The Lord said, “Stand at the crossroads and look. Ask for the ancient paths and where the best road is. Walk in it, and you will live in peace” (Jeremiah 6:16).
The name of the only game in town these days is called the Road Map. The people of the Middle East are asked to play it. The Palestinians, out of a passion for achieving a just peace, have accepted to play with the hope that it would lead them to the desired goal. The Israeli government so far has not committed itself to it and apparently wants to change some of the rules. It is still not clear whether the United States’ government who is the only official umpire will soon, as they did before, bow to Israel’s pressure, and allow Israel to find the right pretense to disrupt the game and disqualify the Palestinian players.
Before presenting Sabeel’s position on the Road Map, it is important to present a faith basis for Sabeel’s position.
The only way to judge the Road Map is through the lens of justice. To insist on doing justice is to be faithful to God, the God of justice. It is only justice that would ultimately yield peace. Unless the United States exerts pressure on Israel to do justice, the Road Map, as its predecessors, will fail and more violence would ensue. Peace and security are the fruits of justice.
Since the Road Map has been presented to both the Israeli and the Palestinian governments, Sabeel has followed with great interest the comments of both sides.
When one considers the total picture and the ultimate goals, the Road Map has some positive elements that must be acknowledged. To begin with, it makes clear that the resolution of the conflict would be based on UN resolutions 242, 338, and the Saudi Arabia initiative that was endorsed by the Beirut Arab League Summit. The implementation of these resolutions would result in ending “the occupation that began in 1967”; and lead to the emergence of “an independent, democratic, and viable Palestinian state living side by side in peace and security with Israel and its other neighbors…”. Within such a comprehensive resolution, the Saudi initiative has called for the “acceptance of Israel as a neighbor by the Arab states”. Furthermore, the Road Map has set 2005 as a specific date for the establishment of the Palestinian state.
Another of the potentially positive elements in the Road Map is the presence of a Quartet of powers – United Nations, European Union, Russia, and the United States; it does not leave the United States as the only arbitrator and interlocutor with the two sides. Obviously, Israel prefers to deal with the United States only. As the past has shown, Israel is able to put pressure on the American administration through its friends in the Congress, the pro-Israel lobby, and the American Christian Zionists who number in the tens of millions. Moreover, a careful analysis of the Road Map reveals that the United States enjoys the upper hand within the Quartet. Nevertheless, the presence of the UN, European Union, and Russian representatives will, hopefully, keep the emphasis on the importance of basing the resolution of the conflict on United Nations resolutions.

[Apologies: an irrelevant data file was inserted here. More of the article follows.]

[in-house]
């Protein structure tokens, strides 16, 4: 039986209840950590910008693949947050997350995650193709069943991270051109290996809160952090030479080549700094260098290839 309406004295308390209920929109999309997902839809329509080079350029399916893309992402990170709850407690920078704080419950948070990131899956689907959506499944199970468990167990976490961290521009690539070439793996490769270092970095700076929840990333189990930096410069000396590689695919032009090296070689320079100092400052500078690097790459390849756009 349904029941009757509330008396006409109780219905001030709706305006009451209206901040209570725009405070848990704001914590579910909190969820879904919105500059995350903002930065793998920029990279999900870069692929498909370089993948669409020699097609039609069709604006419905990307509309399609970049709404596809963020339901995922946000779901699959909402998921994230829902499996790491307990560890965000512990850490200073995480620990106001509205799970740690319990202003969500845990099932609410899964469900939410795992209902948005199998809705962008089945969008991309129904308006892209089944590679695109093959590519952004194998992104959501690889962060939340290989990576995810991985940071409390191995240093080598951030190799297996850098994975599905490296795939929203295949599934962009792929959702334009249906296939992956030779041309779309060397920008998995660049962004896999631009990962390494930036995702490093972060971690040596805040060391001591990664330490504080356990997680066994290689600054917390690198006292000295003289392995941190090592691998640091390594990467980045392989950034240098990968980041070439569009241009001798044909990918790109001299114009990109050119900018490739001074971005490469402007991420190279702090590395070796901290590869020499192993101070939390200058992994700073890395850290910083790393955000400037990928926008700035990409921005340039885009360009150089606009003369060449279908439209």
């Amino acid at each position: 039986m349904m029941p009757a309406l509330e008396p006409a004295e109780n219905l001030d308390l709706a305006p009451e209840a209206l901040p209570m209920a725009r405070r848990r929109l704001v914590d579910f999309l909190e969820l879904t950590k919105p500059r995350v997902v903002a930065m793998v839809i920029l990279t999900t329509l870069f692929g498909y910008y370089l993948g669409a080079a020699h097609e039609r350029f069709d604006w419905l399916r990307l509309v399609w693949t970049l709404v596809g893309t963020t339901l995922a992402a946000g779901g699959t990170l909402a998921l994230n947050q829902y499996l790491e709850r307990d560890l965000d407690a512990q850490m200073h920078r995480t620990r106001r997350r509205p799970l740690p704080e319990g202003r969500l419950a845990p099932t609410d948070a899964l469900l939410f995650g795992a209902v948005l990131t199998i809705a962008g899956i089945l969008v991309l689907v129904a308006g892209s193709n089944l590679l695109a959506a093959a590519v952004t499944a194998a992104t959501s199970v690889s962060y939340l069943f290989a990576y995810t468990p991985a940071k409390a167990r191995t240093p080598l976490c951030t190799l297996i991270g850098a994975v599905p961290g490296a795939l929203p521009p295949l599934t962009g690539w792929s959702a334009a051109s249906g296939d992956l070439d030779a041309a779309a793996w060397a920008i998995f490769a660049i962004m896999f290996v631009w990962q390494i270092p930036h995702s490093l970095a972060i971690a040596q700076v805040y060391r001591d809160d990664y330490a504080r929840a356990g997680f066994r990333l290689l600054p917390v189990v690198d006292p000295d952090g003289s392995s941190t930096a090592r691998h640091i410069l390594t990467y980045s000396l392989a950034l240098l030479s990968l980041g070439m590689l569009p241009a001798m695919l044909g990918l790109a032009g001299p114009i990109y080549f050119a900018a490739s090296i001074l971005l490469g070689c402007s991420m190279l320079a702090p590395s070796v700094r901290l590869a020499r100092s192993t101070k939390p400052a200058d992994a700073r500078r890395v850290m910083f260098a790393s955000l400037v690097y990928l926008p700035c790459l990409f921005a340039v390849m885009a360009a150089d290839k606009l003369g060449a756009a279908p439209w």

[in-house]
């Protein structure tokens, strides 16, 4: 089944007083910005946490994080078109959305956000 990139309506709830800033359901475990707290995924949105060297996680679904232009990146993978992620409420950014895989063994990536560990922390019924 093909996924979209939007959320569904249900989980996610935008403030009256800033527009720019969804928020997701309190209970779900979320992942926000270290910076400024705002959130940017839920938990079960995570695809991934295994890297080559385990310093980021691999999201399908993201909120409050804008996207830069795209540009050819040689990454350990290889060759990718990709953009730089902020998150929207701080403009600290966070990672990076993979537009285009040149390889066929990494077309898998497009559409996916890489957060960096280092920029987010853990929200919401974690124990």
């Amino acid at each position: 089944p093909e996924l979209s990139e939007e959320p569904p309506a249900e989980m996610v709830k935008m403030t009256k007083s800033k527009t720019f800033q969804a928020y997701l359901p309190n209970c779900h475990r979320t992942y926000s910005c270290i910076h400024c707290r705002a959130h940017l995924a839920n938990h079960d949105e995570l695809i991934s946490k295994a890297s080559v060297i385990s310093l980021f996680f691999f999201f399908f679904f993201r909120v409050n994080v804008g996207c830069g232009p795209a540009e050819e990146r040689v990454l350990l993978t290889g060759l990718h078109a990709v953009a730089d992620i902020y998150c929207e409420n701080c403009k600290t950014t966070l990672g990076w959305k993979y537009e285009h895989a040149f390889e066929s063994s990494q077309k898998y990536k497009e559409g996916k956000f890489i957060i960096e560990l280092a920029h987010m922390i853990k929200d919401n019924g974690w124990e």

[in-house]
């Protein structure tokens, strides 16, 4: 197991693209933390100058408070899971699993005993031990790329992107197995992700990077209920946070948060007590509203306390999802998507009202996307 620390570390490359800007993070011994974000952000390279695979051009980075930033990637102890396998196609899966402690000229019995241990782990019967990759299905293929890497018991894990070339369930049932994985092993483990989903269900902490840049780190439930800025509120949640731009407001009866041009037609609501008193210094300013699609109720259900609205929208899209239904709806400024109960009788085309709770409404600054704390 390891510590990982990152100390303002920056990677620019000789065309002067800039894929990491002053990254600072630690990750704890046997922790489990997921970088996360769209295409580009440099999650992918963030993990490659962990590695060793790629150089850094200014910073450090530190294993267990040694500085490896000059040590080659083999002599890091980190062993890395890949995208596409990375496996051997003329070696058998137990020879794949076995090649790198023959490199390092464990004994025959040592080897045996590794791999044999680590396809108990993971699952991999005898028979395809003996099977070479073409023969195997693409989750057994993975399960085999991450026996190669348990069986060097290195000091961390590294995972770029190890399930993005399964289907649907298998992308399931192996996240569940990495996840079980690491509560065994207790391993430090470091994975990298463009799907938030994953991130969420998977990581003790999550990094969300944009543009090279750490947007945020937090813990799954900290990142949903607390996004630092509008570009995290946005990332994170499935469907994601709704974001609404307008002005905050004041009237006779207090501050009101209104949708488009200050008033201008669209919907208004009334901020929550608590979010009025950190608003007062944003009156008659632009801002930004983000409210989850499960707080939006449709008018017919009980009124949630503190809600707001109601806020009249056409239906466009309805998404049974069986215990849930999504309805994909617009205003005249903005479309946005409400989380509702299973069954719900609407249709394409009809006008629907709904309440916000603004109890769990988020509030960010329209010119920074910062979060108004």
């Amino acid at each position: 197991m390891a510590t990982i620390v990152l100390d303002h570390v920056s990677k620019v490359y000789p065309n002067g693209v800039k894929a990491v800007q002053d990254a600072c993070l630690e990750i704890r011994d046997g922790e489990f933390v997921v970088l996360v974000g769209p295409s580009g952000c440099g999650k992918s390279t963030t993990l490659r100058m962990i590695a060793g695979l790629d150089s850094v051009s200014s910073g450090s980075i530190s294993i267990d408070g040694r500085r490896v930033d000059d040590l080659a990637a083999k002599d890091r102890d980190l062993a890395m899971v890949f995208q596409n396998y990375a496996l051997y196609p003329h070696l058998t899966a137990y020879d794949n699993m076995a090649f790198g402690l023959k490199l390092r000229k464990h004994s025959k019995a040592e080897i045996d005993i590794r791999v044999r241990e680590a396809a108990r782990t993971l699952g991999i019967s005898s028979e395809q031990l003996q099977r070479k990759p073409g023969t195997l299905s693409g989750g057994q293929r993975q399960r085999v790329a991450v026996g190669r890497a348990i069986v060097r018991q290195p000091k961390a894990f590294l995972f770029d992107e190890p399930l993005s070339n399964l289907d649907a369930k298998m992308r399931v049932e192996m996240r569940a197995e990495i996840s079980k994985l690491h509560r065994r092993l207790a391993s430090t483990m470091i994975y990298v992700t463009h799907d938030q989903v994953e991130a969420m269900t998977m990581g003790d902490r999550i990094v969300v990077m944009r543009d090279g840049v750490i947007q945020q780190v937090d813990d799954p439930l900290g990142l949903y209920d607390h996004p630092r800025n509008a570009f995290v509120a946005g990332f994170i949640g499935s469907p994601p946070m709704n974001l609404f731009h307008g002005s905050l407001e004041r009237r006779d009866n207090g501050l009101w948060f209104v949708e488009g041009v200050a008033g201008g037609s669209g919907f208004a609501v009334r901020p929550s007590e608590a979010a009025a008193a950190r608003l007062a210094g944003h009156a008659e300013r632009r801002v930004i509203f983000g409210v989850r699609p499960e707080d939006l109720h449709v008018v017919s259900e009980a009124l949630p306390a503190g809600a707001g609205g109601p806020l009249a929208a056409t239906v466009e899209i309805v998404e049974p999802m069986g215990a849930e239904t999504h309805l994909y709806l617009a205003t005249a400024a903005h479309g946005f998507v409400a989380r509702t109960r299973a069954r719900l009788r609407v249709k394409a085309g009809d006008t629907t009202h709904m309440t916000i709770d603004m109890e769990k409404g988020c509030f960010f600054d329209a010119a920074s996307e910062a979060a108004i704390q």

Keeping the ultimate goal in mind, there are vague and disturbing elements in the Road Map. Although it uses the word “occupation” it does not define it clearly. From our position, the occupation includes all the Palestinian territories conquered by Israel in the 1967 war. Similarly, there is vagueness in defining the borders of the Palestinian state. We know that Sharon has been talking about a Palestinian state recently. His plans, however, envisage a small area of approximately 42% of the West Bank and the Gaza Strip excluding East Jerusalem. In effect the Palestinian state according to Sharon would be comprised of less than 9% of historic Palestine that existed before the establishment of the state of Israel in 1948. Such a state would certainly not fit the criteria of “an independent …and viable … state….” Furthermore, the Road Map does not address the necessity for an enforcement mechanism without which it would remain simply a “monitoring mechanism”.
Sabeel’s position is to accept the Road Map as offered by the Quartet for implementation. The Palestinian government has endorsed it while the Israeli government has not. We are certain that Israel will not accept it willingly and will do its best to change it or even to derail it. As Israel succeeded in obstructing and derailing the Oslo Peace Process, blaming the Palestinians for its failure, it is capable of doing the same with the Road Map. We also welcome the Road Map because it is the litmus test for Israel’s genuine intentions and commitment to peace.
Indeed, on the one hand, there is skepticism and apathy among the Palestinians regarding the Road Map. On the other hand, there is distrust of the United States and Israel’s commitment to produce a just peace in Palestine. If the Palestinians are assured that by 2005 the Road Map, in spite of some meanderings, will lead to a viable, democratic, independent, and sovereign Palestine state on all the territories occupied by Israel in the 1967 war, and resolve the issues of Jerusalem, refugees, and settlements in accordance with UN resolutions, most Palestinians would enthusiastically support it. It is only then that hope will replace the present apathy and despair, and end the cycle of violence, because the prospect of a just peace will begin to loom in the horizon and the dawn of a new and brighter day for all the people of our land will be anticipated. It is only then that the Road Map would have reached its true destination. It would be the road that leads to life and freedom.
“Enter through the narrow gate; for the gate is wide and the road is
easy that leads to destruction, and there are many who take it. For
the gate is narrow and the road is hard that leads to life, and there are
few who find it” (Matthew 7:13-14).